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Luzhkov Unrepentant on Decision to Bulldoze Mansions

An unrepentant Mayor Yury Luzhkov insisted in an interview published Thursday that the bulldozing of the Rechnik neighborhood would continue and promised the destruction of a nearby $100 million residential complex.

"We have said for years now that building houses here is forbidden. All court orders to raze this illegal construction must be and will be carried out whether you like it or not," Luzhkov told Moskovsky Komsomolets.

The decision to evict residents during the night last week and to resume bulldozing this week despite midwinter temperatures of minus 20 degrees Celsius has triggered a public outcry. Most opposition parties and human rights activists have joined forces in supporting the residents.

Desperate homeowners have threatened to commit suicide and vowed to apply for asylum at the U.S. and German embassies. A German Embassy spokesman explained that asylum applications could only be made in the country of destination.

But United Russia has defended the action as a measure against corruption.

Luzhkov, who is also a senior party member, said he would not take public opinion into account because the law was on his side.

Excavators on Thursday continued the destruction work in Rechnik, bringing the number of razed homes to 12. Court marshals spokesman Igor Kostyshin said three buildings were razed Thursday and three more would be destroyed Friday. "It all depends on the machines and the buildings' steadfastness," he told Interfax.

Konstantin Baranov, deputy prefect of the city's Western Administrative District, said homeowners would have to foot the bill for the razing. "If city funds are spent to carry out court orders to destroy buildings, the defendants will have to compensate for that," he told reporters, Interfax reported. Those costs can reach up to 2 million rubles ($66,000) per house, news reports said.

Rechnik was formed in Soviet days when citizens were given gardening plots. The city says owners acted illegally when they built houses on those plots and has pointed to court decisions backing its case. But the owners have secured numerous court decisions in their favor, too, and are demanding a general amnesty, a common practice to bring existing buildings into line with property law.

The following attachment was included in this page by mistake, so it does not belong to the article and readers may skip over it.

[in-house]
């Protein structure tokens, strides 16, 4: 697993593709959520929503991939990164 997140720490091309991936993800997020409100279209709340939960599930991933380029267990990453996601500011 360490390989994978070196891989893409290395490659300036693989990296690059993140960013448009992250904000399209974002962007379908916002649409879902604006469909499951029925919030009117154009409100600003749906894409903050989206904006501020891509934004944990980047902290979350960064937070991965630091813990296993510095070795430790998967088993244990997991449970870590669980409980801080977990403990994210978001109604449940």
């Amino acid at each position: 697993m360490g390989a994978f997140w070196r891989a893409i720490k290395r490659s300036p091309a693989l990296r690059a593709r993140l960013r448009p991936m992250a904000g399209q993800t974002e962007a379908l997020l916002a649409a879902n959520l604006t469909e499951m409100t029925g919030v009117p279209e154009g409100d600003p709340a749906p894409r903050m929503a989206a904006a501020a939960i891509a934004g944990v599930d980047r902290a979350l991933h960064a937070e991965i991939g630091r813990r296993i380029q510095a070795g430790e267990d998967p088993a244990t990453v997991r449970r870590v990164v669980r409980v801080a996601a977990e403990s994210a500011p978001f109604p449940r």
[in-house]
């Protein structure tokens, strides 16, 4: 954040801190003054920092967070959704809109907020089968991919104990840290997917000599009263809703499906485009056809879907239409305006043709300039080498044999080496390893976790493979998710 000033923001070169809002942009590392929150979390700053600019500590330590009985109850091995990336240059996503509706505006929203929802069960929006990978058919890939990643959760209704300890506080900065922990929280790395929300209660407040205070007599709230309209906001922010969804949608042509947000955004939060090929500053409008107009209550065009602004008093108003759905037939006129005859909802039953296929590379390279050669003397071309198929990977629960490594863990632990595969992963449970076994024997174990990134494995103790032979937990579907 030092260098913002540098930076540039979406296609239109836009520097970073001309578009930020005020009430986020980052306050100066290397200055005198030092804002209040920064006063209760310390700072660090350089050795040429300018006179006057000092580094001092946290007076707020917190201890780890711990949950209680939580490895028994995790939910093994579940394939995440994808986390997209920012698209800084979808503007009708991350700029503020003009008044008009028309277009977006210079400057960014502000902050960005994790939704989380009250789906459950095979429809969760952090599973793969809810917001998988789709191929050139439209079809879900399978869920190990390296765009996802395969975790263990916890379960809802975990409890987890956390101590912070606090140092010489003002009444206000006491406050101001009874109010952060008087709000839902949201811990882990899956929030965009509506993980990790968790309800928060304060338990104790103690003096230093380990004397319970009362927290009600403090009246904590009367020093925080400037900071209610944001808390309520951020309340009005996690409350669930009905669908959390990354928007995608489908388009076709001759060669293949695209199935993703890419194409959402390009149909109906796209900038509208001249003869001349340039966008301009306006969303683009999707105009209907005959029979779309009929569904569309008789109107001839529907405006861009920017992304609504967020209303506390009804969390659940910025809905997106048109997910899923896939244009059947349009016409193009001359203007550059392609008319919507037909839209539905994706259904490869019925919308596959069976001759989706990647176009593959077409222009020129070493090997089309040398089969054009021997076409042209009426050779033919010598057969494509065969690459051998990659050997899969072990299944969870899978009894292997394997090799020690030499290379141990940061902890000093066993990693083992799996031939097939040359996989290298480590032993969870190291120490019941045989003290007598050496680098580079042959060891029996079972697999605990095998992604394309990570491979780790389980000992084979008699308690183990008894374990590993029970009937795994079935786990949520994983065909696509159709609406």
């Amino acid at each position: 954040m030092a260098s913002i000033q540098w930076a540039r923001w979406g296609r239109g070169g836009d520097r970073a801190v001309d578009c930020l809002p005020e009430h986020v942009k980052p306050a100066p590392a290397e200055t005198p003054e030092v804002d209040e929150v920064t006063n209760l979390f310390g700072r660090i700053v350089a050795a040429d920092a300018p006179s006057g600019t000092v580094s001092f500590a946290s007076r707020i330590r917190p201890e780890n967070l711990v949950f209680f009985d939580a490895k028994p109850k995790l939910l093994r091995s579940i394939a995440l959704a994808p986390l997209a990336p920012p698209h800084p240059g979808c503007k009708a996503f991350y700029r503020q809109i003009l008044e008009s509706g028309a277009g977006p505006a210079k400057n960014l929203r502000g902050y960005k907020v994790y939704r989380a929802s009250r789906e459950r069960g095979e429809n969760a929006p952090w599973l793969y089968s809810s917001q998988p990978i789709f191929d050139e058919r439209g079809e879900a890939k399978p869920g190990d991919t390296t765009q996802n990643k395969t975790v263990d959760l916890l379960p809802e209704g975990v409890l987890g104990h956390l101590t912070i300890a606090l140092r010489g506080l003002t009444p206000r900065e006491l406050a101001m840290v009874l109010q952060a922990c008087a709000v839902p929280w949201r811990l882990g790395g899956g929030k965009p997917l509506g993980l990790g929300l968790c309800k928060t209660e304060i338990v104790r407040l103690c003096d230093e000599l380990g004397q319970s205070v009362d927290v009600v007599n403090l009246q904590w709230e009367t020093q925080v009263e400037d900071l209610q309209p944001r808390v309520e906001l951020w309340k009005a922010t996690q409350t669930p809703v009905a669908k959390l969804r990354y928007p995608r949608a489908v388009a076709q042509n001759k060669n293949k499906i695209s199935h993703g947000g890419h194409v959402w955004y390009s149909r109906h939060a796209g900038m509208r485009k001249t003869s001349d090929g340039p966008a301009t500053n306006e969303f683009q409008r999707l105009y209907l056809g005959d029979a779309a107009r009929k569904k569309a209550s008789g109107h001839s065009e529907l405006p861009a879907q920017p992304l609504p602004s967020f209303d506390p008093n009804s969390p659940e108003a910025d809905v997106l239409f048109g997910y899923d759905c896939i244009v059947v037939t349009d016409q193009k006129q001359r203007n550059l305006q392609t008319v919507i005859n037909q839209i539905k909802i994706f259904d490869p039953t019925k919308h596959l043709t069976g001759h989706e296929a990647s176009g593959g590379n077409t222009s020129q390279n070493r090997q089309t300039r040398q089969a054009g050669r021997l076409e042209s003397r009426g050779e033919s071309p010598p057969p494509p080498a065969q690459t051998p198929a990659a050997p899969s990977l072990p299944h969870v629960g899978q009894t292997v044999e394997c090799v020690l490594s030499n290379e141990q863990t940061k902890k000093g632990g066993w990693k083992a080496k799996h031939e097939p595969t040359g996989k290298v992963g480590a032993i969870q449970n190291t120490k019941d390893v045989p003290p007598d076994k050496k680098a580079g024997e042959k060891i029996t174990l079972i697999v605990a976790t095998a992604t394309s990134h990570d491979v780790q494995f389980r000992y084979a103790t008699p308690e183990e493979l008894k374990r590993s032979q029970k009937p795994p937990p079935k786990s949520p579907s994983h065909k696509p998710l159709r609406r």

Luzhkov said in the interview that the Fantasy Island residential complex would face destruction next because the grounds that it was built on are dedicated for sports facilities, not apartments for the wealthy.

He promised that City Hall would deal with the complex after Rechnik. "This will be a different case but with a similar ending," he said.

Luzhkov accused the local prefecture of allowing the construction in violation of City Hall's decisions. "They simply overlooked this issue," he said.

Completed in 2004, Fantasy Island, or Ostrov Fantazy, consists of more than 250 apartments of up to 480 square meters each that rent out for up to $20,000 per month.

The biggest apartments have been sold for as much as $7 million, thus ranking them among the world's most expensive condominiums, RIA-Novosti reported.

The complex was developed by businessmen Sergei Grishchenko and Valery Shituyev, Forbes Russian edition reported on its web site Thursday.

Grishchenko is currently in detention awaiting trial in connected with the bankruptcy of the Kaliningrad-based airline KD Avia.

Fantasy Island management has said in the past that the development is fully legal and transparent. Calls to the phone number given on its web site,, went unanswered Thursday.

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